CDL Driver: Tools You Need to Carry

CDL Driver: Tools You Need to Carry

Doing It Wrong

I once had to spend the night in my truck—at a place where there were no services, no water, and no sanitary facilities. Despite my best intentions, I was unprepared. Instead of the shovel and roll of toilet paper every Boy Scout should always travel with, I used half of a cardboard box to dig a hole, and paper napkins from a fast food restaurant. Not the best solution, but it worked.

I was not prepared.

During Training

Right out of school, your first driving company will probably pair you with an experienced driver (“driver trainer”) to show you the ropes and help you for the first 4–8 weeks. The driver instructor will have tools for you to use. After training, you will be expected to gather your own tools. Most of these tools you probably already have, or they can be purchased for $80–$100.


As a professional driver, there are the basic tools you need to carry:

  • a heavy duffle bag to hold your tools.
  • hammer—any sort of hammer that feels comfortable in your hand will work. I carry a heavy hammer, because it is the hammer that I had at home when I first started driving. I carry a 20 oz. framing hammer (or “rip-claw” hammer) with a steel handle. Instead of a curved claw (which is designed for removing nails), a rip-claw is almost straight, which makes it handy to hack wood or chop ice. (I’ve used it to chop a lot of ice over the years.) It’s also handy for removing nails from the floor of the trailer.


framing hammer
Retrieved from:

  • mallet—2 pound rubber (headed) mallet. It’s useful for freeing stuck or frozen metal parts on the sliding tandems of a trailer. Never strike the trailer with a steel hammer, you could break something.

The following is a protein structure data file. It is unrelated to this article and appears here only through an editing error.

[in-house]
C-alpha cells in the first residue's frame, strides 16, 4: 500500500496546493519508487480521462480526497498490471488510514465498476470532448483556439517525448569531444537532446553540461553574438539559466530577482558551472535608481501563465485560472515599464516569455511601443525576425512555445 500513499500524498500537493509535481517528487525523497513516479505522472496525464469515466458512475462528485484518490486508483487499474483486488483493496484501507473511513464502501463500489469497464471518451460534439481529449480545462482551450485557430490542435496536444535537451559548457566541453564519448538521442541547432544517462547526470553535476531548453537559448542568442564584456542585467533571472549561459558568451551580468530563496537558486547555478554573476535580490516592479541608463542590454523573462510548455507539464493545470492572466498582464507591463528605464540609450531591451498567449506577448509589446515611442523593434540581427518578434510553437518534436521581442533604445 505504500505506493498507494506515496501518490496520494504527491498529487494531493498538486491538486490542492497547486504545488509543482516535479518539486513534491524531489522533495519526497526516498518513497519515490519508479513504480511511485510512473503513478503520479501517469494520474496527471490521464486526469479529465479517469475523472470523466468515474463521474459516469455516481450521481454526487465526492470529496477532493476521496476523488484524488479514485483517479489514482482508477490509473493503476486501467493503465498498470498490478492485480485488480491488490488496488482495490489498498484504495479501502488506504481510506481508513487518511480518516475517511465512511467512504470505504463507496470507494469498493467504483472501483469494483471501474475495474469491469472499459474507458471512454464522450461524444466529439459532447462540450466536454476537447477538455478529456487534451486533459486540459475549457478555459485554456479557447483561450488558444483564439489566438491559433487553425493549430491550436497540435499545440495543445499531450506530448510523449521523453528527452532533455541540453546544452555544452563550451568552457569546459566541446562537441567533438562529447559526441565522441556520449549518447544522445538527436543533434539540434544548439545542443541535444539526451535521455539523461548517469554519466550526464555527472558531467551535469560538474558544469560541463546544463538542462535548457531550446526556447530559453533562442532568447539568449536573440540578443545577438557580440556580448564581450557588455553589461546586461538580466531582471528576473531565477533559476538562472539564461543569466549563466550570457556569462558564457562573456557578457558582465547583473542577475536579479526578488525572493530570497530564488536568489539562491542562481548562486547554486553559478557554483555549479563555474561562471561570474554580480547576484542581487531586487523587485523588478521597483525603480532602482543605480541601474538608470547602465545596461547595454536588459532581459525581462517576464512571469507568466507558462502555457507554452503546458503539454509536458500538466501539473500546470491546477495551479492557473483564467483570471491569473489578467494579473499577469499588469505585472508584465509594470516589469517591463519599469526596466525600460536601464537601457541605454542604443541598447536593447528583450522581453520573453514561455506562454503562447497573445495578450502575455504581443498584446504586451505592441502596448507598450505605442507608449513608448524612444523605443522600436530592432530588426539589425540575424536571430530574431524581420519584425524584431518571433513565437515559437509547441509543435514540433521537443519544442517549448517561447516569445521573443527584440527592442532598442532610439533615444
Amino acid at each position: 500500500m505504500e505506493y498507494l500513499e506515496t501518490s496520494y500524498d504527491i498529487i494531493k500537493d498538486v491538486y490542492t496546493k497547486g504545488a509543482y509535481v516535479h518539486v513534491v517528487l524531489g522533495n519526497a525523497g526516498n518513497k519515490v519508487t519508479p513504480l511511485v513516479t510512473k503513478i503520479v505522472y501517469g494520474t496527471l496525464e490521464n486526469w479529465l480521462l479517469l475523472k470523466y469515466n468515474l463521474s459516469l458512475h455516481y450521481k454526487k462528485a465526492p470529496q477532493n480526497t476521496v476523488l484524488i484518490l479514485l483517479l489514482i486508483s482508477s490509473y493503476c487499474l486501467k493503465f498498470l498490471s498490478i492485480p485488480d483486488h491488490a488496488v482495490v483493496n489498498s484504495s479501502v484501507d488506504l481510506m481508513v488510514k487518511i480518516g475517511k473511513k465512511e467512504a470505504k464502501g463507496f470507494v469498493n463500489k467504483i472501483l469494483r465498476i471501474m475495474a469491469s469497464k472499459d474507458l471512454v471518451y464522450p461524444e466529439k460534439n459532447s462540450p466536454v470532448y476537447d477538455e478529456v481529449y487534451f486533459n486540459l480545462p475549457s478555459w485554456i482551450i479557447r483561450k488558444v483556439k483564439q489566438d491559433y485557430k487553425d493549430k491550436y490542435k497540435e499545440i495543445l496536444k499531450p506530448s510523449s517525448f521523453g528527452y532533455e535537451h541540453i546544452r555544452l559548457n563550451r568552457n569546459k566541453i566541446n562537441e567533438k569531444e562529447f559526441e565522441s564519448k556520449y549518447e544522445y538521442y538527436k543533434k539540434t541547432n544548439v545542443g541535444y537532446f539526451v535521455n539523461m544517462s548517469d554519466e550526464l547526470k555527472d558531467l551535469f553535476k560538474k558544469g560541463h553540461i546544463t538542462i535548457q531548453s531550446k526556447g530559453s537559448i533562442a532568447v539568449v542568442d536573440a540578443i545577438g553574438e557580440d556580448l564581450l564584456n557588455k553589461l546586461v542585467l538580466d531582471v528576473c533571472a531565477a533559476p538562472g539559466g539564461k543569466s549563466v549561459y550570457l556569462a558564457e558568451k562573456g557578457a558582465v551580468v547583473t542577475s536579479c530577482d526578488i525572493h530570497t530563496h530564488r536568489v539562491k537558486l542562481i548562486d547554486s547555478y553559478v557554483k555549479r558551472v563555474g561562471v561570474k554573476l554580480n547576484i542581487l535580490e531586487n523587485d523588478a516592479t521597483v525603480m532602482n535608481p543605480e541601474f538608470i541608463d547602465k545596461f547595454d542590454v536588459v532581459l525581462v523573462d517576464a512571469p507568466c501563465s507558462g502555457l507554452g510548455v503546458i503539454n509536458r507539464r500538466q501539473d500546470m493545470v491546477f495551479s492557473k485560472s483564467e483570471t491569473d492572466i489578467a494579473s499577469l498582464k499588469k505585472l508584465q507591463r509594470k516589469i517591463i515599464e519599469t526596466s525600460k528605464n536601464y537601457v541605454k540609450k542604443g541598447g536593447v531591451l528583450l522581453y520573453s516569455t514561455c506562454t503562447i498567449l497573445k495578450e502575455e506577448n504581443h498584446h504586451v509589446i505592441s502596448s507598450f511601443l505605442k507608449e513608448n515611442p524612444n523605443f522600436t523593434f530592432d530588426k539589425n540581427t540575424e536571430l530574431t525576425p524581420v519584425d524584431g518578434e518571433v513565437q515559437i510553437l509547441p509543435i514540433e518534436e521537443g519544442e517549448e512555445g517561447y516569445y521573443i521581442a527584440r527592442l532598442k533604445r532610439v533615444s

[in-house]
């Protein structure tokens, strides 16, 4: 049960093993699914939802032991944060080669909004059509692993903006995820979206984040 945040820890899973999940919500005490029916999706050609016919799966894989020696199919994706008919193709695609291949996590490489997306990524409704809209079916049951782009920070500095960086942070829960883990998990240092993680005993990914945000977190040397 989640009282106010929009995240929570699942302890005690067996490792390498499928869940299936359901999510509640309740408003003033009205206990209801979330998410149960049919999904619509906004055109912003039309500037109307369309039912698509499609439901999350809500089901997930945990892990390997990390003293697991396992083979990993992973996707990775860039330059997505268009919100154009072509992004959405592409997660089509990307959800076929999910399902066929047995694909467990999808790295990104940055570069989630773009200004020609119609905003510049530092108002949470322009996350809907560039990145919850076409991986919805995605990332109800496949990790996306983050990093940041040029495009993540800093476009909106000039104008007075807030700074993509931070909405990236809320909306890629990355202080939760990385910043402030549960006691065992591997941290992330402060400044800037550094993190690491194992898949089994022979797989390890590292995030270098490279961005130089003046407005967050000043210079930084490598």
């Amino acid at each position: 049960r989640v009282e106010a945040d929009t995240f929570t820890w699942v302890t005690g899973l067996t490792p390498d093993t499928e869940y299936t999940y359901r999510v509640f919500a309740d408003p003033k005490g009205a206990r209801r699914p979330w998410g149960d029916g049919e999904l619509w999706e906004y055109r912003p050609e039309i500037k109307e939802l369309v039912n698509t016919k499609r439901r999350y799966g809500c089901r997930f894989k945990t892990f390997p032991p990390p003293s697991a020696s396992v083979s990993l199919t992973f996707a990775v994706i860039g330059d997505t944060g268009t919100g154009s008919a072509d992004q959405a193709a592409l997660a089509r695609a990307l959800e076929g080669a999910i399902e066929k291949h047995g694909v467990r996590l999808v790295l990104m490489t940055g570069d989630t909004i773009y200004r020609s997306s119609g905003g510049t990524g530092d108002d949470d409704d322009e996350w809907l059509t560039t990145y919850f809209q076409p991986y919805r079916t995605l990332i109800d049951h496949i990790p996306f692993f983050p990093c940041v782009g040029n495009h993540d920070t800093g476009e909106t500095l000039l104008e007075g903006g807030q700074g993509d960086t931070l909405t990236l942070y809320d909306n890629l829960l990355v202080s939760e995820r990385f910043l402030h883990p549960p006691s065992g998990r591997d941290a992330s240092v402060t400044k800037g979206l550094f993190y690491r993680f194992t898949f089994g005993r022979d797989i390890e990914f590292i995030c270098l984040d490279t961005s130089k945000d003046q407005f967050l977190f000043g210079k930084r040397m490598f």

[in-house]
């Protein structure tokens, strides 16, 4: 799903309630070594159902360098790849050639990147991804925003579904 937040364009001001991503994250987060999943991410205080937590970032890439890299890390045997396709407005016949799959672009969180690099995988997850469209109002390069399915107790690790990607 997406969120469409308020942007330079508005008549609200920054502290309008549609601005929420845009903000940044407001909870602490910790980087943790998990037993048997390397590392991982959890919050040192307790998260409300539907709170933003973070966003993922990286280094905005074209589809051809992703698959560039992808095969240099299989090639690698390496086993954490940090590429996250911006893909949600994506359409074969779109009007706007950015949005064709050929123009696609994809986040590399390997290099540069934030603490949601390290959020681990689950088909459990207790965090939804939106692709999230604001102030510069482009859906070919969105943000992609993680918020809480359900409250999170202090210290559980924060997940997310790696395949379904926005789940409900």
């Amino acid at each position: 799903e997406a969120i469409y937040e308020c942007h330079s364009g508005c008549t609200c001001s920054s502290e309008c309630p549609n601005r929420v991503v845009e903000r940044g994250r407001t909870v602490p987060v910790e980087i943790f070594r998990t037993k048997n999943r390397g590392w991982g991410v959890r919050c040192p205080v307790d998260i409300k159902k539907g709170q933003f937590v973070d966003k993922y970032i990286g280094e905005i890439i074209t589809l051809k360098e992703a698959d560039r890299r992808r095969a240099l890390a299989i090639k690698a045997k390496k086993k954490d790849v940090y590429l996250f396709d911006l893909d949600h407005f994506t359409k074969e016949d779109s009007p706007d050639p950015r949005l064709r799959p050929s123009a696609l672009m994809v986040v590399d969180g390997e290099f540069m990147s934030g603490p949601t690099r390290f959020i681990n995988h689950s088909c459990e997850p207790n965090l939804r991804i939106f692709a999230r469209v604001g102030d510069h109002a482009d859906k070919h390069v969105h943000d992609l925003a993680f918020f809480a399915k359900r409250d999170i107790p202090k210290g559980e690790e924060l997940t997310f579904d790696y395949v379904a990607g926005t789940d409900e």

rubber mallet
Retrieved from:

  • 50–foot tape measure—very handy for verifying the distance between the 5th wheel and the wheels on the trailer (a maximum of 40’ in California)—or, you can use a 25’ tape measure and measure twice.
  • a variety of screwdrivers and sockets—I have a cheap, plastic tool kit with 200–300 cheap tools. Two decades ago, I paid $20 for it—on clearance. It is amazing how often you will need a strange, non-standard tool; usually in the middle of the night, in the rain. Once—late at night, in the middle of a snow storm—I needed a #6 Torx (T6). I found it in the bottom of my cheap little kit. I fixed the tractor, and got back on the road.
  • dust pan and brush—to clean up the huge amount of dirt and dust your boots will track into your tractor.
  • small crowbar (optional)
  • a couple of padlocks (optional)

Acquiring the Tools

Don’t feel the need to go on a major shopping spree and get all of this in one swoop. You can gradually add to your tools as you find good deals. Late one night at a truck stop, I found a cheap tool kit at one-fourth the original price because I waited until it went on sale.

So, in summary, be aware of the tools you really need, look for good deals, and be patient.

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